International Mountain Day
Mountains are an important source of water, energy and biological diversity. Furthermore, they are a source of such key resources as minerals, forest products and agricultural products and of recreation. In Agenda 21 - a 40-chapter statement of goals and potential programmes produced by delegates at the 1992 UN Conference on Environment and Development, known as the Earth Summit, in Rio de Janeiro - chapter 13 was devoted to mountains (Managing Fragile Ecosystems: Sustainable Mountain Development).
Two programme areas are included in this chapter to further elaborate the problem of fragile ecosystems with regard to all mountains of the world. These are: 1. Generating and strengthening knowledge about the ecology and sustainable development of mountain ecosystems; 2. Promoting integrated watershed development and alternative livelihood opportunities.
Watersheds are drainage or catchment areas where fresh mountain water gathers and flows downstream to feed rivers and lakes, before running into the ocean. More than half of the world's population depends directly on these mountain watersheds for water to grow food, generate energy and, most importantly, to drink.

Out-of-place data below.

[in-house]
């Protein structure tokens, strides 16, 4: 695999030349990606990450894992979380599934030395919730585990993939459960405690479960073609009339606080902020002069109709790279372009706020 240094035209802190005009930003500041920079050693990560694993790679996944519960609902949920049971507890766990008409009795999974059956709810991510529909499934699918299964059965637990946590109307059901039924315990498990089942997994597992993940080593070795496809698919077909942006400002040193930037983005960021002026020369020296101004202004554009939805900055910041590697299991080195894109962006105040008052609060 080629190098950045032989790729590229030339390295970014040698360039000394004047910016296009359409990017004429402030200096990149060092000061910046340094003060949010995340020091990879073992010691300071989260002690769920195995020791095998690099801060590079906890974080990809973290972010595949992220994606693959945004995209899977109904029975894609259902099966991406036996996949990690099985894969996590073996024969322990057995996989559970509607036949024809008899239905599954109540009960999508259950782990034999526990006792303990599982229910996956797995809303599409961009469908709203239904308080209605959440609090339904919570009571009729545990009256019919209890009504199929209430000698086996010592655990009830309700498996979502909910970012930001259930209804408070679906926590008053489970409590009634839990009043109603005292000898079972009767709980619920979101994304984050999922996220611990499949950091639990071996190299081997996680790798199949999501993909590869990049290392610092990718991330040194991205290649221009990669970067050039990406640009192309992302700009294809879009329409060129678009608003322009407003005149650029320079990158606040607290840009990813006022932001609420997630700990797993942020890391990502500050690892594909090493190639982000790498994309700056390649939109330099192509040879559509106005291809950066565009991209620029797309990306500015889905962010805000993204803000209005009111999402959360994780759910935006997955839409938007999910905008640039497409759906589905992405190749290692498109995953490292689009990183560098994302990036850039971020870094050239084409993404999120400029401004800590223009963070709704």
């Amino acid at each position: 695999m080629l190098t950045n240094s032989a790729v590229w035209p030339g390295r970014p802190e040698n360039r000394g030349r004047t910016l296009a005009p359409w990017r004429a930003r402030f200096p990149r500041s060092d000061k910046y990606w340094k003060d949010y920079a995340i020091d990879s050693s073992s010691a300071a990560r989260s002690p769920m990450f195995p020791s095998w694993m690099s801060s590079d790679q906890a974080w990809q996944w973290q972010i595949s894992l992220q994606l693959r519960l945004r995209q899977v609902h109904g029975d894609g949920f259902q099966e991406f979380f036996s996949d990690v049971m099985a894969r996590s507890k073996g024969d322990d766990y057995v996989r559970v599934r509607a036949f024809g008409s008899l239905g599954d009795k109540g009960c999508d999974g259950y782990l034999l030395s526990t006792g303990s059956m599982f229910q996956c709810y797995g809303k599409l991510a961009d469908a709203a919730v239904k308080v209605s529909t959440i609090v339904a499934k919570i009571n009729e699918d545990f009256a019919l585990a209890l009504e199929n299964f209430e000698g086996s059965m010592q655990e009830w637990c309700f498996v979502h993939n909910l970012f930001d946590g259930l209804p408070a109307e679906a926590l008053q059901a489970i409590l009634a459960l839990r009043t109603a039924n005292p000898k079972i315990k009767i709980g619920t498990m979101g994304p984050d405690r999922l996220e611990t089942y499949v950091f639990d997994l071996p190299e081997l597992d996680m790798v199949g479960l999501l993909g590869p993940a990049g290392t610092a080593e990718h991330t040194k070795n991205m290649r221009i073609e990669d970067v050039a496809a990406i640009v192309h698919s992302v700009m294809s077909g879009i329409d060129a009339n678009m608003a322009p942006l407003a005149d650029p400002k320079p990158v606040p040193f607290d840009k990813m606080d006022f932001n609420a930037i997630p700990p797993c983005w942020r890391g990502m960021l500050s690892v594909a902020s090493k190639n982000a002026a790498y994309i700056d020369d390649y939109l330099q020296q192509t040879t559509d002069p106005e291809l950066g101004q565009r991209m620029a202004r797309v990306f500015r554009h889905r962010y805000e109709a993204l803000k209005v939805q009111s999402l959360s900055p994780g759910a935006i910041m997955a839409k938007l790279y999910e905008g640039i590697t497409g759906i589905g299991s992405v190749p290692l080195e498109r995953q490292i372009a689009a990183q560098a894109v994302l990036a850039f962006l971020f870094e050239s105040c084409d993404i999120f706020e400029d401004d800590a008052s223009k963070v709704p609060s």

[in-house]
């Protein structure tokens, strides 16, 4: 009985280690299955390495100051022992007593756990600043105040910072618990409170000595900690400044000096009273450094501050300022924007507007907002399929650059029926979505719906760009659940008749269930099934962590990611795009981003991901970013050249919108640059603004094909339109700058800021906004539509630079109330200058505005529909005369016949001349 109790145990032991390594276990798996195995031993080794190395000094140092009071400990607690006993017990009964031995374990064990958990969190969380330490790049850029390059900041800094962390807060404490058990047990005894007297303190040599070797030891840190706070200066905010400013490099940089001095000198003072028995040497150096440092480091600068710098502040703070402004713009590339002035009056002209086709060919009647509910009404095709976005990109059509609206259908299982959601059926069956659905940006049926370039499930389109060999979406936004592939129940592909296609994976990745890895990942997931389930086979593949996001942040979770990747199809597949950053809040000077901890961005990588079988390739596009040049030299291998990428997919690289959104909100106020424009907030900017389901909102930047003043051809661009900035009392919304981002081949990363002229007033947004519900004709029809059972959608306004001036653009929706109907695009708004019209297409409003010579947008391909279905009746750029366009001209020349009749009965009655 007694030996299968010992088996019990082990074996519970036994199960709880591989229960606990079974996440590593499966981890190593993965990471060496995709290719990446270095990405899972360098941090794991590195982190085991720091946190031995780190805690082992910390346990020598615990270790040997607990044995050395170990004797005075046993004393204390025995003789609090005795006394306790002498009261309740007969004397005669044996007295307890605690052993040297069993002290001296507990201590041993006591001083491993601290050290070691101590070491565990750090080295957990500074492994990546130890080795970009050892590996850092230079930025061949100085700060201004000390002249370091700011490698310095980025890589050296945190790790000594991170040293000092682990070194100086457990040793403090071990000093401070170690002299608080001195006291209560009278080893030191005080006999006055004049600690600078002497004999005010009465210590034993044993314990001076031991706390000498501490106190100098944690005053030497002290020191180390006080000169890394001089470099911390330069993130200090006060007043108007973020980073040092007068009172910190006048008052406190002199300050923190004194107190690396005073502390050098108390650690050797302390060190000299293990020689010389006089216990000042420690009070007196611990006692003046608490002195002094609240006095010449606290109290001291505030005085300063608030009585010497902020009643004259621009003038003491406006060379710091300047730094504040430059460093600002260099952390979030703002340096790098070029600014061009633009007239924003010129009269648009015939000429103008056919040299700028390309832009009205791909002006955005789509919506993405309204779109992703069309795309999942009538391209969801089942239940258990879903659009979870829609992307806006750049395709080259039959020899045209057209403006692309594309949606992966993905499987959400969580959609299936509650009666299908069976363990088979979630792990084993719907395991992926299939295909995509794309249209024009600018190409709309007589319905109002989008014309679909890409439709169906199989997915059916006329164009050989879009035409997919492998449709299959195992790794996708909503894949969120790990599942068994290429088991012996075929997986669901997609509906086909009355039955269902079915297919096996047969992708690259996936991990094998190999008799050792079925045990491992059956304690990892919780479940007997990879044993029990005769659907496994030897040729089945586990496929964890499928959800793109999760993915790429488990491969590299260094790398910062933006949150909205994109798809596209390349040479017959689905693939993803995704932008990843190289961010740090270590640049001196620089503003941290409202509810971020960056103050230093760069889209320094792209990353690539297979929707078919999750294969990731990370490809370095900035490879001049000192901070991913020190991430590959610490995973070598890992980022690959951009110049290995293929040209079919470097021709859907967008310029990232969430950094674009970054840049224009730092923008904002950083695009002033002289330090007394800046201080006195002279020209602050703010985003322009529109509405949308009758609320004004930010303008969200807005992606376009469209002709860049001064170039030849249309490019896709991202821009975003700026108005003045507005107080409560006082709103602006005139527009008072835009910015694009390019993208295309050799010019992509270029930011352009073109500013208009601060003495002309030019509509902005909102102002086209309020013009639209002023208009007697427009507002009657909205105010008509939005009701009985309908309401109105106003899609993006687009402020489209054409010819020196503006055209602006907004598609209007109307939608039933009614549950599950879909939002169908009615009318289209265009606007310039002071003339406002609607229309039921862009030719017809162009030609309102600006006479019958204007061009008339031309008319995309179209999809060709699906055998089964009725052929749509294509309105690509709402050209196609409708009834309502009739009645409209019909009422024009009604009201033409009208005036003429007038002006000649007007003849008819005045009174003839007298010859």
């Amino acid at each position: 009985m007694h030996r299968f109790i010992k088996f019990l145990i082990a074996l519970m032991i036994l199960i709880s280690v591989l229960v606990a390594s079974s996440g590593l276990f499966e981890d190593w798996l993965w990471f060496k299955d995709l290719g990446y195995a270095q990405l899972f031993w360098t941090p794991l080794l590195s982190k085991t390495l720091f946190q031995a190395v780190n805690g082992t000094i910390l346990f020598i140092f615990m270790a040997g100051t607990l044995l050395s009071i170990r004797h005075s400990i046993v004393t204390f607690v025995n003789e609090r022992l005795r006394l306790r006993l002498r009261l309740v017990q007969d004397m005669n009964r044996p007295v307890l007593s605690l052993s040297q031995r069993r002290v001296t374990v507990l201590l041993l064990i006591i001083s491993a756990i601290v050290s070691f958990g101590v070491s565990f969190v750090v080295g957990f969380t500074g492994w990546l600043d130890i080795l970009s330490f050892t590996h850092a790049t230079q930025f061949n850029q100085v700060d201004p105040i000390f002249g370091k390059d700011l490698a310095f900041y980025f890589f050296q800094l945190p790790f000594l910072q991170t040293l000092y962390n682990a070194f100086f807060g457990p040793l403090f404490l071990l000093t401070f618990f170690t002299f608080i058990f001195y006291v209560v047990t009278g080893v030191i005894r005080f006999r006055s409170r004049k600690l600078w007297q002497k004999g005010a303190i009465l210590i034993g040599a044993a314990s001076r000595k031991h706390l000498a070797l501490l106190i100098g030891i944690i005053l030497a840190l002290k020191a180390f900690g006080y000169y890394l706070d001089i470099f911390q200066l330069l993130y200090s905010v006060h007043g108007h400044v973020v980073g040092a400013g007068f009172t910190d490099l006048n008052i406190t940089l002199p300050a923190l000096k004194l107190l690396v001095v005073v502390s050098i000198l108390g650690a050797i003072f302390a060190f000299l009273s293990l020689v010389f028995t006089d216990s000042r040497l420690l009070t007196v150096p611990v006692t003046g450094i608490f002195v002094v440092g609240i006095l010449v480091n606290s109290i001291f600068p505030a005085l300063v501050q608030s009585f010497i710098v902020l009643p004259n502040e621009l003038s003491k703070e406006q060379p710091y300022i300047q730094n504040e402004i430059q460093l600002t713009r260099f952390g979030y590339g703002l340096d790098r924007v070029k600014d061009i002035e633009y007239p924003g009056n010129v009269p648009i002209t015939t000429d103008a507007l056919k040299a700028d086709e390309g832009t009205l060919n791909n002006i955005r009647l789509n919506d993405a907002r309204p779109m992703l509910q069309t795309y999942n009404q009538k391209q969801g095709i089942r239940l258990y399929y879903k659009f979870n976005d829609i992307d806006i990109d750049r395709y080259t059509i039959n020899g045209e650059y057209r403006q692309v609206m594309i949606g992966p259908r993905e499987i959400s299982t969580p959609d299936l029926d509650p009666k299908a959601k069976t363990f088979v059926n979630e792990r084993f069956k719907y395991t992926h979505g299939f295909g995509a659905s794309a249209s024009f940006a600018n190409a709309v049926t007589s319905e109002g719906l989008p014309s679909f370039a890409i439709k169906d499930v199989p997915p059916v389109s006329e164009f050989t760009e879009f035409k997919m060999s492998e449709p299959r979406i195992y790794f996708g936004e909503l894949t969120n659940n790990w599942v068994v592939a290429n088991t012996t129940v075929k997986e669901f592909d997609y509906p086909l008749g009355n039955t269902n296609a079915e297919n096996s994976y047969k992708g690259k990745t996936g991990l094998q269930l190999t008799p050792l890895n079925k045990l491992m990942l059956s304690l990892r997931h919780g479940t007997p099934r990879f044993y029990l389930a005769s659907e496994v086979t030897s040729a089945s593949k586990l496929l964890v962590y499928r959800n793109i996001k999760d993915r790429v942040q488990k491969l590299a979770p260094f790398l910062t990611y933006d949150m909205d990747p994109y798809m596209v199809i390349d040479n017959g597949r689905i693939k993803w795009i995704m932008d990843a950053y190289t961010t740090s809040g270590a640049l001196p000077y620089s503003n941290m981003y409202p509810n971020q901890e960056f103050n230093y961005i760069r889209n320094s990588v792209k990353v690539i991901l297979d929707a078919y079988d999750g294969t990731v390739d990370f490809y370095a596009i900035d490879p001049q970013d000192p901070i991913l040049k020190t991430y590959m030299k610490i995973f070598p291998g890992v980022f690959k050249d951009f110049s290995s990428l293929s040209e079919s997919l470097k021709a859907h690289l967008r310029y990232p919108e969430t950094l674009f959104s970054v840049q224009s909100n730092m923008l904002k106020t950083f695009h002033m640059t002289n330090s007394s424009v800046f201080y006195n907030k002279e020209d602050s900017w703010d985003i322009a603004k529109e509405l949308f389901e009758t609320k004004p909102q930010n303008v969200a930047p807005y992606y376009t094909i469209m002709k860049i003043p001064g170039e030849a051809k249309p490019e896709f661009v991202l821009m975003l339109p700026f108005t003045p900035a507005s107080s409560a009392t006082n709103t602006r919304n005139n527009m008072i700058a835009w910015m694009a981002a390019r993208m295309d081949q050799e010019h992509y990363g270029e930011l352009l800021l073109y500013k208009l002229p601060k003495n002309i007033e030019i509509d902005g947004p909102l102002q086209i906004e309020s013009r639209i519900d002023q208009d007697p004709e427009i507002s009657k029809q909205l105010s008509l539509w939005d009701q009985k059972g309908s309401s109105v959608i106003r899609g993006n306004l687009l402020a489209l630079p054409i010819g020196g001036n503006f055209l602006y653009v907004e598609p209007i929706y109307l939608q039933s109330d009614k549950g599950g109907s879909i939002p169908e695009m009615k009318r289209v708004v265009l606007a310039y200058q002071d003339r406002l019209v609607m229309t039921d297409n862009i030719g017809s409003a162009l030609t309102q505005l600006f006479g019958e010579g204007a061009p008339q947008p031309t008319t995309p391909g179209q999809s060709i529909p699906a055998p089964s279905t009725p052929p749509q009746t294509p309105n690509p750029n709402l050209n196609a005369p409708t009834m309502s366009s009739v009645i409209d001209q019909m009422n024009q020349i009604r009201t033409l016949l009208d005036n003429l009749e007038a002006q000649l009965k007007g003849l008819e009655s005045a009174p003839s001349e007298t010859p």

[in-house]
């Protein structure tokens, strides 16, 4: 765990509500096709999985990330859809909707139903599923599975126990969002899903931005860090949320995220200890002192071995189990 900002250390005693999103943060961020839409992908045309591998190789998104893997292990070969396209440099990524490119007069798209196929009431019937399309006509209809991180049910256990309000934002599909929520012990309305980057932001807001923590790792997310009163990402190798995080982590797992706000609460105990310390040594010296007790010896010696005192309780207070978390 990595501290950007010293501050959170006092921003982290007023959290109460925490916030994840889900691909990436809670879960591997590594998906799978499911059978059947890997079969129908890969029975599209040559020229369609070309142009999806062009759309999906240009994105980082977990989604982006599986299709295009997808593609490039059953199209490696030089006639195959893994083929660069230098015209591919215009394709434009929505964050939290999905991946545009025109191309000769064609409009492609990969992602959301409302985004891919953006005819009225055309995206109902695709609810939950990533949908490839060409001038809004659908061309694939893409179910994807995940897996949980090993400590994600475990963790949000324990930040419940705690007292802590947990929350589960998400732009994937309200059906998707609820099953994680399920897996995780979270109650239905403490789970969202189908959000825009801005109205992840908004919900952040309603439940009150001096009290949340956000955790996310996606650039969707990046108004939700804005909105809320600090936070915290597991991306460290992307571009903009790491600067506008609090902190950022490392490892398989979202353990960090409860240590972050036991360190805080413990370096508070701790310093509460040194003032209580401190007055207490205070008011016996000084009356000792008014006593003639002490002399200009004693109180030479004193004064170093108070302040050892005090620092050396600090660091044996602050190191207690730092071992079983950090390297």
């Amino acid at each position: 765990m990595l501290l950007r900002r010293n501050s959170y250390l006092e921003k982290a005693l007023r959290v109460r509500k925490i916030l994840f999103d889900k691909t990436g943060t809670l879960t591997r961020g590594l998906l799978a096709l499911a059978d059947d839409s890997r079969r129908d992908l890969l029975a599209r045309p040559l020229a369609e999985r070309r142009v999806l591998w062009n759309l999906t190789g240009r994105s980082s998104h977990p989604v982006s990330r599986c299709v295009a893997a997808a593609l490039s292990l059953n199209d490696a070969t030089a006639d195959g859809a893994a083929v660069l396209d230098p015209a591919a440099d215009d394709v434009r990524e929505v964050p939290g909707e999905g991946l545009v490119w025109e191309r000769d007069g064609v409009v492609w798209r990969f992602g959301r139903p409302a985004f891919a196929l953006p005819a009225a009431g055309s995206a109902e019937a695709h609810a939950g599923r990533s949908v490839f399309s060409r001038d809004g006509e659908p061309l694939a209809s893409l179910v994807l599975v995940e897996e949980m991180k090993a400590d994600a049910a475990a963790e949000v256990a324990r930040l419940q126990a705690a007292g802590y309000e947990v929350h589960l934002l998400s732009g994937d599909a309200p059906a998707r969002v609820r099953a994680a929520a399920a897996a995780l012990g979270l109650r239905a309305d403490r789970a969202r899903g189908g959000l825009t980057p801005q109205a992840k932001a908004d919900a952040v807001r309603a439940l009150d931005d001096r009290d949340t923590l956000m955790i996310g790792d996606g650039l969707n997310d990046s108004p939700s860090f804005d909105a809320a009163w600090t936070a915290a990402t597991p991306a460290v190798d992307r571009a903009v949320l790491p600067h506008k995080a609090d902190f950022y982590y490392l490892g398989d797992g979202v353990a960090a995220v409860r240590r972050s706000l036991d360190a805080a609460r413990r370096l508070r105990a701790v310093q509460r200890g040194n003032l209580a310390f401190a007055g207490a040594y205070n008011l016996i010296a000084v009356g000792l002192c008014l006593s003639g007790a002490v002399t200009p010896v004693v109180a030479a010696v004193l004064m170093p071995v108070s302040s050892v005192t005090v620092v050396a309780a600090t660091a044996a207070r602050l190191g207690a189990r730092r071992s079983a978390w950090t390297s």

FAO is meeting the challenges of sustainable mountain development and watershed management in many ways around the world. The scope of FAO's work in mountains and watersheds is broad and extensive. Across its technical departments FAO is addressing the needs of mountain people and mountain environments through its normative work, field programme, direct country support and contribution to global partnerships.